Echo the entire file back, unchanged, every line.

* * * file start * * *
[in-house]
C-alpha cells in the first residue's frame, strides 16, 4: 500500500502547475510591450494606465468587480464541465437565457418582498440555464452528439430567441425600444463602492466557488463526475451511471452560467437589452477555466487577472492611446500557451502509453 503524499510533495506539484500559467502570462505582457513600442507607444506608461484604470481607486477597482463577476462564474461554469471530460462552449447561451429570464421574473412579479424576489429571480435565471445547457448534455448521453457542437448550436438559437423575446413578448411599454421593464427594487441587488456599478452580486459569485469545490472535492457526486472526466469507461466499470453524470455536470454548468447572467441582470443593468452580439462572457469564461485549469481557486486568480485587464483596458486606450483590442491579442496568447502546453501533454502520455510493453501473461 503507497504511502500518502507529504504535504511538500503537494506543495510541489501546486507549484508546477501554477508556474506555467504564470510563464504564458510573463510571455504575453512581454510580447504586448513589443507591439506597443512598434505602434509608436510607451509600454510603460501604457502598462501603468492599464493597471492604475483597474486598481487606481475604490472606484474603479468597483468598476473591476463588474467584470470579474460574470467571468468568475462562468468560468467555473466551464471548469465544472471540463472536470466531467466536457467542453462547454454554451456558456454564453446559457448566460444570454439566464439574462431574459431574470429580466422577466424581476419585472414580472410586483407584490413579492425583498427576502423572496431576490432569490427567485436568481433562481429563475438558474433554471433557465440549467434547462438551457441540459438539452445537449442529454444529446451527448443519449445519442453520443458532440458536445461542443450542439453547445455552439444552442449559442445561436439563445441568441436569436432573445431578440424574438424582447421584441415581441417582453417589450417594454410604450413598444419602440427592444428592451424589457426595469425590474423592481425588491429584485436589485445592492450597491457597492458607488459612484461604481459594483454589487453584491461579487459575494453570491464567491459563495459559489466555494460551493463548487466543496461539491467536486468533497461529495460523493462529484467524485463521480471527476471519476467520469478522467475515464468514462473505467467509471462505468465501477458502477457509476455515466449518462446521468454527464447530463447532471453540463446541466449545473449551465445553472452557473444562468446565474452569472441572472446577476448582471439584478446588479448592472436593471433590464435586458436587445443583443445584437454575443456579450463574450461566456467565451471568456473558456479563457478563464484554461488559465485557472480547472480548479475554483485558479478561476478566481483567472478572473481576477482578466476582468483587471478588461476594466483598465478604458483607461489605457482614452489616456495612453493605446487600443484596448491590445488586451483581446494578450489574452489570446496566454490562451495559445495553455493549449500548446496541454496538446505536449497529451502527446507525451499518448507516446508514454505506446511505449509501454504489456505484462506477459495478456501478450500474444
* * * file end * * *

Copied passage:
[in-house]
C-alpha cells in the first residue's frame, strides 16, 4: 500500500502547475510591450494606465468587480464541465437565457418582498440555464452528439430567441425600444463602492466557488463526475451511471452560467437589452477555466487577472492611446500557451502509453 503524499510533495506539484500559467502570462505582457513600442507607444506608461484604470481607486477597482463577476462564474461554469471530460462552449447561451429570464421574473412579479424576489429571480435565471445547457448534455448521453457542437448550436438559437423575446413578448411599454421593464427594487441587488456599478452580486459569485469545490472535492457526486472526466469507461466499470453524470455536470454548468447572467441582470443593468452580439462572457469564461485549469481557486486568480485587464483596458486606450483590442491579442496568447502546453501533454502520455510493453501473461 503507497504511502500518502507529504504535504511538500503537494506543495510541489501546486507549484508546477501554477508556474506555467504564470510563464504564458510573463510571455504575453512581454510580447504586448513589443507591439506597443512598434505602434509608436510607451509600454510603460501604457502598462501603468492599464493597471492604475483597474486598481487606481475604490472606484474603479468597483468598476473591476463588474467584470470579474460574470467571468468568475462562468468560468467555473466551464471548469465544472471540463472536470466531467466536457467542453462547454454554451456558456454564453446559457448566460444570454439566464439574462431574459431574470429580466422577466424581476419585472414580472410586483407584490413579492425583498427576502423572496431576490432569490427567485436568481433562481429563475438558474433554471433557465440549467434547462438551457441540459438539452445537449442529454444529446451527448443519449445519442453520443458532440458536445461542443450542439453547445455552439444552442449559442445561436439563445441568441436569436432573445431578440424574438424582447421584441415581441417582453417589450417594454410604450413598444419602440427592444428592451424589457426595469425590474423592481425588491429584485436589485445592492450597491457597492458607488459612484461604481459594483454589487453584491461579487459575494453570491464567491459563495459559489466555494460551493463548487466543496461539491467536486468533497461529495460523493462529484467524485463521480471527476471519476467520469478522467475515464468514462473505467467509471462505468465501477458502477457509476455515466449518462446521468454527464447530463447532471453540463446541466449545473449551465445553472452557473444562468446565474452569472441572472446577476448582471439584478446588479448592472436593471433590464435586458436587445443583443445584437454575443456579450463574450461566456467565451471568456473558456479563457478563464484554461488559465485557472480547472480548479475554483485558479478561476478566481483567472478572473481576477482578466476582468483587471478588461476594466483598465478604458483607461489605457482614452489616456495612453493605446487600443484596448491590445488586451483581446494578450489574452489570446496566454490562451495559445495553455493549449500548446496541454496538446505536449497529451502527446507525451499518448507516446508514454505506446511505449509501454504489456505484462506477459495478456501478450500474444